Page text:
10th August: Alan Freeland – ‘The Art and Architecture of Islamic Spain’ Click here
24th August: Dick and Lisa Robinson – ‘Edith Appleton: The Nurse at the Front’ Click here
7th September: Alistair Griffiths – ‘Gardening in a Changing Climate’ Click here
21st September: Jo Livingston – ‘Do you Want to Write your Life Story?’ Click here

London Region website: The above information is also available via the Events page of our website. All recordings will be found in the Talks Archive which is accessible via the Events page.

Kind regards
Catherine Ware
Chair – London Region of U3As

Warning from the Third Age Trust: Phishing email

We are aware of a phishing email which appears to have been distributed among U3A contacts.

The email will appear to have been sent by someone in your email address list – someone you probably know.  The email contains a blue box with the word ‘Preview’ in it and wants you to click on it. 


If you have tried to open it or clicked on it then please let us know so we can help you sort this out email national.office@u3a.org.uk or call one of our team on 0208 466 6139.  Our staff team will note your details and help you accordingly.  The email should be deleted from your inbox and from your deleted folder and you should change your password.

From John Bent, Third Age Trustee London
Peter Cox, from North London U3A. (Peter Cox coxpetern@gmail.com) is a member of the U3A Research Committee and has been asked by Ian McCannah, Trust Chair, to seek the help of Regional Trustees, Network and individual U3A chairs, etc to launch this national research project, to which the Covid-19 pandemic has given a sudden urgency. This summer it has become very clear that Lockdown will lead to profound changes in shopping habits. As a consequence, every shopping area seems certain to look very different, very soon, which will fundamentally affect local communities in ways nobody can yet anticipate. The project is being managed by the Trust’s Research Committee. The plan is to produce a landmark report for publication by the Trust in 2022, so helping to raise the U3A’s profile in our 40th anniversary year. He writes:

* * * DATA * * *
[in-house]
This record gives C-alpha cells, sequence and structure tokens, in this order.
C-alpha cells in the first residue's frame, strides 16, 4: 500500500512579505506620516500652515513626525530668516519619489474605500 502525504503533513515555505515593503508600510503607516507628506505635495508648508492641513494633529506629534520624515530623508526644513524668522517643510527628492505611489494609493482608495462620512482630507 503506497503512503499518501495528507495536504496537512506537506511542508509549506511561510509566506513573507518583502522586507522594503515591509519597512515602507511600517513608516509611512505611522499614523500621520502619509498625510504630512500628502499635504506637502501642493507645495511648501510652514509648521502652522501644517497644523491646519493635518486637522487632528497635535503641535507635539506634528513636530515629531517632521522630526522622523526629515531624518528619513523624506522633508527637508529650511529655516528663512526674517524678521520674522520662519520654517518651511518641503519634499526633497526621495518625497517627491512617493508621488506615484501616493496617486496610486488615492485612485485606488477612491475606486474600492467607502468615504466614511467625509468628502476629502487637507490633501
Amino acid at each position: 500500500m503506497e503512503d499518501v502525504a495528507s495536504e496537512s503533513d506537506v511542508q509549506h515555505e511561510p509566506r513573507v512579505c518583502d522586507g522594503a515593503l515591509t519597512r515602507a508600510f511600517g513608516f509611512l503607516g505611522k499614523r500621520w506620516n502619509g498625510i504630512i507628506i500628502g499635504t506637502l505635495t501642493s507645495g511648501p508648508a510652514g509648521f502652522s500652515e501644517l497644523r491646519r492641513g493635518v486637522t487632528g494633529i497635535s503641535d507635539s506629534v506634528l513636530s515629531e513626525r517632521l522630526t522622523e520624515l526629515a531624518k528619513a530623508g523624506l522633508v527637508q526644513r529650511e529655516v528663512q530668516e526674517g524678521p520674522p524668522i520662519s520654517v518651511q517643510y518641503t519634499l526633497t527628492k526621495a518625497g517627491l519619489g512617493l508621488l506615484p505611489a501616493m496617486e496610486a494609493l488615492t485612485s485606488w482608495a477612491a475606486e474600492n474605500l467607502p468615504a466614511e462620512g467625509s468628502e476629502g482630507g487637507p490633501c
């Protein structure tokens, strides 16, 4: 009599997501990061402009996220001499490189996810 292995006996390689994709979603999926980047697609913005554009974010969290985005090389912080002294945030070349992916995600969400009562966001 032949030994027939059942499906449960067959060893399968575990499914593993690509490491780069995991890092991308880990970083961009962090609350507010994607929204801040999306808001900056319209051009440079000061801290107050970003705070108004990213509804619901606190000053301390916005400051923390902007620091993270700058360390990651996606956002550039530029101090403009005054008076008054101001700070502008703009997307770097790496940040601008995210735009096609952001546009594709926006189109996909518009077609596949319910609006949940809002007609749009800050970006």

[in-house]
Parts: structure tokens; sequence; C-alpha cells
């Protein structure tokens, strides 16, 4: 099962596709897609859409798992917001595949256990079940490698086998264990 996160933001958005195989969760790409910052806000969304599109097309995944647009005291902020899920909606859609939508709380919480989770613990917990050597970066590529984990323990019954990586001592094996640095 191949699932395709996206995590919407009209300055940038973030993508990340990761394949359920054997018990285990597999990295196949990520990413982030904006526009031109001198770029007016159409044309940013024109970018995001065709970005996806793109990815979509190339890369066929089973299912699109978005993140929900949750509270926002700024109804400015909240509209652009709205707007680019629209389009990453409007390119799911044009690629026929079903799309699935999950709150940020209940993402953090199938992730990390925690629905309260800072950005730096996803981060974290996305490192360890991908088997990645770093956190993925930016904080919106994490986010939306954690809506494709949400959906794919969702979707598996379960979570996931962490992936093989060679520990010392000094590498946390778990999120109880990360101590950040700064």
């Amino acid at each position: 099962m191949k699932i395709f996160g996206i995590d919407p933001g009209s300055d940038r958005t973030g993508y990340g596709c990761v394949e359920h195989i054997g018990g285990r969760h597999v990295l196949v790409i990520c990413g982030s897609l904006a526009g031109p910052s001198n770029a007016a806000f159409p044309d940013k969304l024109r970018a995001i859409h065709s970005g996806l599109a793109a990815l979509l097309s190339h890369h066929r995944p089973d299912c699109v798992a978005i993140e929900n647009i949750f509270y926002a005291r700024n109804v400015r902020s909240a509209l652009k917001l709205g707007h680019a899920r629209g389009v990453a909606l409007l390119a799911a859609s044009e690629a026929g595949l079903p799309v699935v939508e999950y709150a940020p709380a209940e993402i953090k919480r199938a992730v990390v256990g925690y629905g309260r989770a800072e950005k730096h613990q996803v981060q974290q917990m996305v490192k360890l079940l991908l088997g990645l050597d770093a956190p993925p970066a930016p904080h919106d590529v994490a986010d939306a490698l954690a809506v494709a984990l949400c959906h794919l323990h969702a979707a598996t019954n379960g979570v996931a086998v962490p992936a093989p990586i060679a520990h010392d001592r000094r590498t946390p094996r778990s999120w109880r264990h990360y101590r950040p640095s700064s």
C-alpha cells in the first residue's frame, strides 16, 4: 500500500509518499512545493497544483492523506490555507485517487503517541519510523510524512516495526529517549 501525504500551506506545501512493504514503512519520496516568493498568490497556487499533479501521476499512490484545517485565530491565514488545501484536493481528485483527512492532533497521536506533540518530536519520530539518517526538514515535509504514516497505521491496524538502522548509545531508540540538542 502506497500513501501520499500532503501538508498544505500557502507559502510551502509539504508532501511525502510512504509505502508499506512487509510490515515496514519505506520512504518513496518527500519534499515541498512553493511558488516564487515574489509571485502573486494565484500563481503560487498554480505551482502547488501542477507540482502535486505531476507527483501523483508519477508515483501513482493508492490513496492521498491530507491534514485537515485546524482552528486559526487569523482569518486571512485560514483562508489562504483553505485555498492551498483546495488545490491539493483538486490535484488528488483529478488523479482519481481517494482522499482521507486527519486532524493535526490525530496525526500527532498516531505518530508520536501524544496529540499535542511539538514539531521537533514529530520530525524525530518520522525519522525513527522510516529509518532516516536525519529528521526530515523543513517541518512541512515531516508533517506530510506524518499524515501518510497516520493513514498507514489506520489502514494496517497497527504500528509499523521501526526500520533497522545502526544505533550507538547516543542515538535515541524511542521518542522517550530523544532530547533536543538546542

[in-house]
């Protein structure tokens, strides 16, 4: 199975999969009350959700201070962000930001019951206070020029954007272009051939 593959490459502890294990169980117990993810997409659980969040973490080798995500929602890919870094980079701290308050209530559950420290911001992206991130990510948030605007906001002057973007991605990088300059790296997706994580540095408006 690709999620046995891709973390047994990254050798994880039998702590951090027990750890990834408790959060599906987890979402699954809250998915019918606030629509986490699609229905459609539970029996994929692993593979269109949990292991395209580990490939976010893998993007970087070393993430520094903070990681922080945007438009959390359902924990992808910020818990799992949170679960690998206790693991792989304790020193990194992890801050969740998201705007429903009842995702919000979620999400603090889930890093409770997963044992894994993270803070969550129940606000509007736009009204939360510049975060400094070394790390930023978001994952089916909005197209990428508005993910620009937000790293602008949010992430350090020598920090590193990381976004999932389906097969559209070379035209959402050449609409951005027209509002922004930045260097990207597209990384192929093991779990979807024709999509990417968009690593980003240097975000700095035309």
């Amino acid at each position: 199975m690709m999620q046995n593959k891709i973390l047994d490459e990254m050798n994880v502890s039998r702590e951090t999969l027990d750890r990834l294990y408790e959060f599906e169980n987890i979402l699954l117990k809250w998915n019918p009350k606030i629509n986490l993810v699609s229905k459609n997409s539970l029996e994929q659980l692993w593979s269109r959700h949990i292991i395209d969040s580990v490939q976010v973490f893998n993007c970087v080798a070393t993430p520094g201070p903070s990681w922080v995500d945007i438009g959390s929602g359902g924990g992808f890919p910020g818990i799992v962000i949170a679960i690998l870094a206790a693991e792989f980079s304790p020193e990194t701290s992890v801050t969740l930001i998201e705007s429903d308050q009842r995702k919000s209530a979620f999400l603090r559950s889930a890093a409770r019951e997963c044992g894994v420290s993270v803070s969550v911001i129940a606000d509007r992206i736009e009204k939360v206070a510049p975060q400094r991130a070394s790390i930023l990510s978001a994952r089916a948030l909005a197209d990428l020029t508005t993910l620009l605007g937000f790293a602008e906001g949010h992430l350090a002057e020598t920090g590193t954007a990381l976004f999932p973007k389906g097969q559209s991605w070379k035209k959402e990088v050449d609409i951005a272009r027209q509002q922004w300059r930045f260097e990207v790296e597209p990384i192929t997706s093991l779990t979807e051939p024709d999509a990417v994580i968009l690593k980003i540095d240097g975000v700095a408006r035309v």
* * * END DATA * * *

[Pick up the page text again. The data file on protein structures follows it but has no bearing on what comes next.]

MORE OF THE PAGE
This Autumn. I would be very grateful for your help, as soon as possible, in encouraging U3As to participate in a simple survey during September. We aim to produce a report for the Board by the end of December 2020 that describes the pre-Pandemic state of Britain’s shopping locations. In early 2022 we will then be able to construct a final report that looks in depth at the impact of the Pandemic, as part of wider research.

The U3A Volunteers’ Task We would ask participants to choose a small number of shopping streets in their locality. That may mean for example a main street, a local parade, and a small centre. They would walk along them, noting down three items of data about each property: street number, name, and type (e.g. 171-5, Budgens, supermarket), and photographing the shopfront. They do the next stage at home. We’ll provide a list of ‘property type’ codes, and a simple form on which they will enter their data and the matching code. We would like the majority of volunteers to complete and submit their data by the end of September. From our own trials we calculate that a pair of U3A members can survey a street of 100 shops in two hours and do the data entry at home in half a day.

What we’re asking you to do We appreciate that there are variations between regions in the country, so you will know how best to achieve what is required in yours. That is: to identify a minimum of a dozen U3As, each with around 5-10 volunteers, willing to participate in the data recording exercise during September. Please ask each U3A to send me a Project Leader’s contact name and email. We will send them a link to an online volunteer registration form to be completed, ideally by the end of August, so that we can send out the information packs in time for volunteers to complete the recording by the end of September. All personal data will of course be subject to standard U3A Data Protection regulations. This has the potential to prove a really influential study, one that will eventually allow every U3A the opportunity to contribute. We do hope you agree and can find the time, in your already busy schedule, to encourage U3As in your area to contribute to this vital preliminary survey in September – and help us to get it right.